Could Google Help Curb Online Advertising of Unhealthy Foods to U.S. Children?
American Journal of Preventive Medicine
Introduction: In 2020, Google took voluntary action to restrict food and beverage advertising through its online channels in the European Union/United Kingdom using Google's own nutrient profiling model to identify products eligible to be marketed to children through its Google Display Network. The objective of this study was to evaluate the potential impact of the Google policy, if applied to the U.S. market, on restricting online advertising of the top-selling packaged foods and beverages in the U.S. Methods: The top 25 U.S. food and beverage manufacturers were identified. Nutrient data for products from these manufacturers were sourced from Label Insight (a Nielsen IQ company) in 2021. Each product was examined against four nutrient profiling models: the Google nutrient profiling model, the WHO Europe nutrient profiling model, the Pan American Health Organization nutrient profiling model, and the Chilean government nutrient profiling model. Results: Under Google's nutrient profiling model, 18% of 14,188 products were eligible to be advertised to children, representing $44 billion in revenue for the top 25 U.S. manufacturers of the >$240 billion generated annually. The Google nutrient profiling model permitted the most products to be advertised to children of all four nutrient profiling models examined. Conclusions: U.S. children engage extensively with online media. In place of government regulation, the Google advertising policy and related nutrient profiling model would limit online advertising of the most unhealthful products to children, if the policy were to be applied to the U.S. market. The effectiveness of the policy would be strengthened by refining the Google nutrient profiling model to better align with nutrient profiling models developed by authoritative health agencies, including the WHO.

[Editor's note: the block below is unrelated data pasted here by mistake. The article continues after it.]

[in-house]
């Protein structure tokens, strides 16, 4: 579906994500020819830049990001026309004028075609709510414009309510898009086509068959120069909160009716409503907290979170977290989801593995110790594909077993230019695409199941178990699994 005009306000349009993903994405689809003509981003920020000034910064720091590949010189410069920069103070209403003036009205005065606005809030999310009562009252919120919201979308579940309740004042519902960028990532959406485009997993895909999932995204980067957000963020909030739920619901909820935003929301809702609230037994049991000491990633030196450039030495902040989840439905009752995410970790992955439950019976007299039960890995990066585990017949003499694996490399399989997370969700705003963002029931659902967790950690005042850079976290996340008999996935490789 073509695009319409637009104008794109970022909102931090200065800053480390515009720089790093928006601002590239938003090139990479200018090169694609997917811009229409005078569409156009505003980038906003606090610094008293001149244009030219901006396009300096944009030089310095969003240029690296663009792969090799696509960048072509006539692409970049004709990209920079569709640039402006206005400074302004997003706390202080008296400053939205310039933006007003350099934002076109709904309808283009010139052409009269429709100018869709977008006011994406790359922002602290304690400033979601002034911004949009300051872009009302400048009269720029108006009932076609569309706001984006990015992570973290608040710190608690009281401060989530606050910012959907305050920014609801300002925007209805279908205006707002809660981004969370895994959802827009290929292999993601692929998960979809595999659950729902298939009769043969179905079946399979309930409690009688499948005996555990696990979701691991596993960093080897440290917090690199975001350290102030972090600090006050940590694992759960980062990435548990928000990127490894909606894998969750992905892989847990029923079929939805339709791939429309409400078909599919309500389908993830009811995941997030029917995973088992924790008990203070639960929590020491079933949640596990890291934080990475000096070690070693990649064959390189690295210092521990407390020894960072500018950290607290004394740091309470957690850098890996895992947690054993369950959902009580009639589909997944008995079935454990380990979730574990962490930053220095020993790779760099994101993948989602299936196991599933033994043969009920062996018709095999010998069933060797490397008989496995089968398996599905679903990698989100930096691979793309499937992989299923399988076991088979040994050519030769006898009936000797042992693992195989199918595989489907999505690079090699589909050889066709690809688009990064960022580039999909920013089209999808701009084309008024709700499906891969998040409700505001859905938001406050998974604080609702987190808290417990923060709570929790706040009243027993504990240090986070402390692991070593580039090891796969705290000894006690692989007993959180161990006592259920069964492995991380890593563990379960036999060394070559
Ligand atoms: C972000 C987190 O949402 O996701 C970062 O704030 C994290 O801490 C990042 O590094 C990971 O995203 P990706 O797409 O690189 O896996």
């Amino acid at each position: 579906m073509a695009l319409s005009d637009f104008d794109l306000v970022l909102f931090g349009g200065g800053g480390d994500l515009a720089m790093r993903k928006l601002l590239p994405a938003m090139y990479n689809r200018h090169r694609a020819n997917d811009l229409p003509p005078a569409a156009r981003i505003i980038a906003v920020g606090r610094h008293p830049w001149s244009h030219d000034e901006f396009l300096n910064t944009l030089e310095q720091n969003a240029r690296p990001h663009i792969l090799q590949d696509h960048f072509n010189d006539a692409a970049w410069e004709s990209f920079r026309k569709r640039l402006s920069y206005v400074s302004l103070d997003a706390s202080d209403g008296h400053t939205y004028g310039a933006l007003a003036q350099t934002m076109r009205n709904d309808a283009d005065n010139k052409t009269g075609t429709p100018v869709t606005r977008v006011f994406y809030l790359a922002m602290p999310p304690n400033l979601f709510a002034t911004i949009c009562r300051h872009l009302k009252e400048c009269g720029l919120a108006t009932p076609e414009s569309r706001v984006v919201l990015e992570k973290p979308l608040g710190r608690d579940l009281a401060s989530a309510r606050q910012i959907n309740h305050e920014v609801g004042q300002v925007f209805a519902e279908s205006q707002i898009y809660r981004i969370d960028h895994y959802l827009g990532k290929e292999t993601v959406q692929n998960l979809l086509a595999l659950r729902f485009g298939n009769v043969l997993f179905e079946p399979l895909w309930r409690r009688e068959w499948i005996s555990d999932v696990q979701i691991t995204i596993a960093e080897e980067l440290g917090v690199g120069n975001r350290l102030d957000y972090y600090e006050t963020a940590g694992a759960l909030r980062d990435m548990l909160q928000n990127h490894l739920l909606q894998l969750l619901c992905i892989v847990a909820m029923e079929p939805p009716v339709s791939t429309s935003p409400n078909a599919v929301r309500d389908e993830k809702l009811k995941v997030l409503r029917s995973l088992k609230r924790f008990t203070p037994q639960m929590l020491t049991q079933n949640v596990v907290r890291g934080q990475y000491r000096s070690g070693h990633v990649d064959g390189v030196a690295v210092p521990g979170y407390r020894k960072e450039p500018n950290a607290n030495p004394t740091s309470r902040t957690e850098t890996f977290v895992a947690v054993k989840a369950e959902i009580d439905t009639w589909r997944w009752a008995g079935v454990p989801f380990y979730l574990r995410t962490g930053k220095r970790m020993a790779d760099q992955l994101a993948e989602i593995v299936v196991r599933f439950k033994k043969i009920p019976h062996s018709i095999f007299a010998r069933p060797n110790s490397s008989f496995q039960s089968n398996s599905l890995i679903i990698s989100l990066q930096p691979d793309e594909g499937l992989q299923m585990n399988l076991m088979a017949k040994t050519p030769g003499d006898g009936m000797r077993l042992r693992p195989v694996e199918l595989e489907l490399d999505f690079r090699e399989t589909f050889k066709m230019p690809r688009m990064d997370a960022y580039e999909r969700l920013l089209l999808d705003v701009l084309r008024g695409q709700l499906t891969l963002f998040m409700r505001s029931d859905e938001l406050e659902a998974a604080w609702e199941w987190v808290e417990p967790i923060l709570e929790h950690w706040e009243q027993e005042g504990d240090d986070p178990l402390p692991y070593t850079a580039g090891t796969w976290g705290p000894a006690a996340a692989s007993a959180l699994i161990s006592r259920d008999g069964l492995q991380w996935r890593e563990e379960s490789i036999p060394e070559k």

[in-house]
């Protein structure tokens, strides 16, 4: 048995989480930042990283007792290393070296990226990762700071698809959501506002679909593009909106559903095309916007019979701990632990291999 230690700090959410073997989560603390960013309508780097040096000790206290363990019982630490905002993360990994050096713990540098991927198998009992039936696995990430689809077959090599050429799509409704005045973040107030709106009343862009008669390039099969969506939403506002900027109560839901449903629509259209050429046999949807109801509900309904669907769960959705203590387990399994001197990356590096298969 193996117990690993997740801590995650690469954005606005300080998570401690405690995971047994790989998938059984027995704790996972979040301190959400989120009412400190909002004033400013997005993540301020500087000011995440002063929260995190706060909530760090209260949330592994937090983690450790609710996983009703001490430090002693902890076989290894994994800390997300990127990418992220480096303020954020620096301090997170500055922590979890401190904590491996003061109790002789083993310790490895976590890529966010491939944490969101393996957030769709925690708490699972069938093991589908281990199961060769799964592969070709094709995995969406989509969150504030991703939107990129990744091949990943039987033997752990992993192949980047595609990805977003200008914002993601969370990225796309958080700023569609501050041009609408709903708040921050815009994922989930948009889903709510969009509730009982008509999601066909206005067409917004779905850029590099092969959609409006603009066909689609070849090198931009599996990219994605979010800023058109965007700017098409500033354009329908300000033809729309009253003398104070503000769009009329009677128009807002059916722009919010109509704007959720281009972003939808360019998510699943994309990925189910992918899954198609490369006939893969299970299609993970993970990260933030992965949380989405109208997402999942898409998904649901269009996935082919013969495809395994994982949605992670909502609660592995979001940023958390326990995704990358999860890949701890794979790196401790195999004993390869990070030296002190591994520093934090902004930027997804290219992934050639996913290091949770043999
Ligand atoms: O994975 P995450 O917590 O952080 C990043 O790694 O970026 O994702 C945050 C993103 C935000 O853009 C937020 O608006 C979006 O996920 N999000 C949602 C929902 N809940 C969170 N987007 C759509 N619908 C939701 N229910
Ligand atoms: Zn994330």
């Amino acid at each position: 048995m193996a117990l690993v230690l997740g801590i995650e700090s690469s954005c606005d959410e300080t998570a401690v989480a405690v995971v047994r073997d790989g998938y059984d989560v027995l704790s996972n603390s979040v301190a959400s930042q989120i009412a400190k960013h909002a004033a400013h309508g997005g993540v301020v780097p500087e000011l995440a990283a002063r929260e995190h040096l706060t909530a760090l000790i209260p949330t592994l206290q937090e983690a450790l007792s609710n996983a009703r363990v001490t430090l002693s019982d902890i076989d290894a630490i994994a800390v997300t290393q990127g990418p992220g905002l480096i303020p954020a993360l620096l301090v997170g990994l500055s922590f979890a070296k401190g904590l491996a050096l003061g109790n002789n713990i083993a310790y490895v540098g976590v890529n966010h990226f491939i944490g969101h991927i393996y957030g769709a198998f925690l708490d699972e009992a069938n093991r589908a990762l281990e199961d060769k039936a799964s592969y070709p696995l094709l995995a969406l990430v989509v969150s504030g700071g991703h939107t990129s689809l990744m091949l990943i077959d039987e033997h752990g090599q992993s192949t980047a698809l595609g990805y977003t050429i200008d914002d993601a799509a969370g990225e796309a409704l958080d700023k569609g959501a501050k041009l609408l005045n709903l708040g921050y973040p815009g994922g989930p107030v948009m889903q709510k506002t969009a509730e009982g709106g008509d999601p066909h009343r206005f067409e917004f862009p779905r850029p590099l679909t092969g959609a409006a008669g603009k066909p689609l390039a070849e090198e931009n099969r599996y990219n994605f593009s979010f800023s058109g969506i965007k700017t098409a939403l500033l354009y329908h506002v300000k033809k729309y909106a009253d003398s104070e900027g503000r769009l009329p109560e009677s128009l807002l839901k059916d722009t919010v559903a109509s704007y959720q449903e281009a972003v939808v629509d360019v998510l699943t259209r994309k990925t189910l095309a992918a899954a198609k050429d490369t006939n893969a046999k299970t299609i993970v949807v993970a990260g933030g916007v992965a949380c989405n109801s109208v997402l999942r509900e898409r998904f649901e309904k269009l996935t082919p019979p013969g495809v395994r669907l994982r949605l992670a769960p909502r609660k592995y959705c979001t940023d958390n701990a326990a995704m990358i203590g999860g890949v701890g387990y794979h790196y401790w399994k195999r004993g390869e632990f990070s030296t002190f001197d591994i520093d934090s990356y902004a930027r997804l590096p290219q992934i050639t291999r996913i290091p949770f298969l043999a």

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National Health and Medical Research Council